Sitcoms: Why don't Americans know when to call it a day?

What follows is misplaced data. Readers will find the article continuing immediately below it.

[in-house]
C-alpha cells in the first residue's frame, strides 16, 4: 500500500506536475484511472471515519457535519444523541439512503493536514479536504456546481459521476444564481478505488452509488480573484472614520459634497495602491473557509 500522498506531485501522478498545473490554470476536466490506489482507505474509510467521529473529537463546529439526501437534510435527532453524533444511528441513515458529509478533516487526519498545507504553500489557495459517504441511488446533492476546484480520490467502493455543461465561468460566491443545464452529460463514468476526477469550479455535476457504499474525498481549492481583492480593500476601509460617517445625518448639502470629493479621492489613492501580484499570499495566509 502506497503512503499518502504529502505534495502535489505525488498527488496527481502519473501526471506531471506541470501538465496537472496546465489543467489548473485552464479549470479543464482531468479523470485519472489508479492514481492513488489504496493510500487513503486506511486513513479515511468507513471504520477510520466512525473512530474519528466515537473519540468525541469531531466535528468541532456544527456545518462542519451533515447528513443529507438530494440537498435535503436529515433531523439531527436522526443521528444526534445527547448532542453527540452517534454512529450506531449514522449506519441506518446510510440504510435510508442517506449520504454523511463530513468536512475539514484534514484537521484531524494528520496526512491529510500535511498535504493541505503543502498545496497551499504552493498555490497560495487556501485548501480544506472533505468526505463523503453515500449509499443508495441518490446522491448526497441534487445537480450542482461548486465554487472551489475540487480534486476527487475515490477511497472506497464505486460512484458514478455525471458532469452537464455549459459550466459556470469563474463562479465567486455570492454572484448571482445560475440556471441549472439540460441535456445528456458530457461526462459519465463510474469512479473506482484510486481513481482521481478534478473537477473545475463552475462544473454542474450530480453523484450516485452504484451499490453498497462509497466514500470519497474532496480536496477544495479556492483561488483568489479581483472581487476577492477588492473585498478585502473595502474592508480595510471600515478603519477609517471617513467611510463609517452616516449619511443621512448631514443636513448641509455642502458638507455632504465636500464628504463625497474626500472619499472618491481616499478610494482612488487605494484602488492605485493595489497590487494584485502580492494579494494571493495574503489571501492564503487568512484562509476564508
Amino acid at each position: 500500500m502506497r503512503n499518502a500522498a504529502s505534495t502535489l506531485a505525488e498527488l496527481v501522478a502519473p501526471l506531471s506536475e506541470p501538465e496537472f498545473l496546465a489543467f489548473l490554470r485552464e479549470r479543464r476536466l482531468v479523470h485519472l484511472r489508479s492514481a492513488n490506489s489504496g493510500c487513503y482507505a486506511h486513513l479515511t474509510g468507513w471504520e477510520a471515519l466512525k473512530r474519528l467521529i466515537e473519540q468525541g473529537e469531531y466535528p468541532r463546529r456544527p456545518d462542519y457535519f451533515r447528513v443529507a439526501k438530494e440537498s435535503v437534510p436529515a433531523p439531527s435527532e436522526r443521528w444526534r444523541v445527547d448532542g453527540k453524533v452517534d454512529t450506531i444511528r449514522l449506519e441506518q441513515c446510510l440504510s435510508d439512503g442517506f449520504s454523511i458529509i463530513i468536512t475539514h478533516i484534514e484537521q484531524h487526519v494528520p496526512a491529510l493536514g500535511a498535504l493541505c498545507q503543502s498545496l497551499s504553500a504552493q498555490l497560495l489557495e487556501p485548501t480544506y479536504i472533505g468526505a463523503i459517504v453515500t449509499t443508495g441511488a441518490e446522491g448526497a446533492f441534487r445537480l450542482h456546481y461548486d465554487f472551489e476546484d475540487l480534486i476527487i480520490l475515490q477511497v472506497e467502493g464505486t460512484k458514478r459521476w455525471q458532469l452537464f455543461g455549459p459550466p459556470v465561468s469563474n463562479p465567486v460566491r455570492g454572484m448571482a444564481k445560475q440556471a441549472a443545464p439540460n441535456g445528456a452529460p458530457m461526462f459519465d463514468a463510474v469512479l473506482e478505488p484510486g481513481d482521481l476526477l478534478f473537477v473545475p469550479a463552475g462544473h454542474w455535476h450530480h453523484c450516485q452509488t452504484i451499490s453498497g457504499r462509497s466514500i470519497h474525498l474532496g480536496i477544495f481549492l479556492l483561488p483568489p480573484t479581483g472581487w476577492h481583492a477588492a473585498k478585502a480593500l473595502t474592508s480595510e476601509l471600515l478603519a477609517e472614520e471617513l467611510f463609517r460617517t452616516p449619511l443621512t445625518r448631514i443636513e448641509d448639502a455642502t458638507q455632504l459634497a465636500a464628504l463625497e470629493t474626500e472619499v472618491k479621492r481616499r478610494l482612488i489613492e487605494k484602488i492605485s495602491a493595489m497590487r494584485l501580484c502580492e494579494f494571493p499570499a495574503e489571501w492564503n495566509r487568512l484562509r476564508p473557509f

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With the turmoil in the world around us at the moment it seems there's little upon which there is universal consensus. The sky is blue. Puppies are adorable. The Big Bang Theory should long since have been cancelled. This last point forms part of a larger theme in American television – that sitcoms are almost always dragged on for years until they are no longer funny and we are watching out of a sense of duty alone, rather than for any real form of entertainment. Contrast this for a moment with the prevailing practice in Britain – of the greatest British comedic successes from the last twenty years, (Gavin and Stacey, The Thick of It and Father Ted to name a few), few have more than three series. While this is understandably frustrating, it is an arguably superior option to being subjected to a further five years of poorly written and un-funny writing. Take for example probably the most obvious demonstration of this contrast, The Office. Both the UK and US versions were hugely popular, and although the American remake leant heavily on the original script for the first season, both were very funny in different ways.
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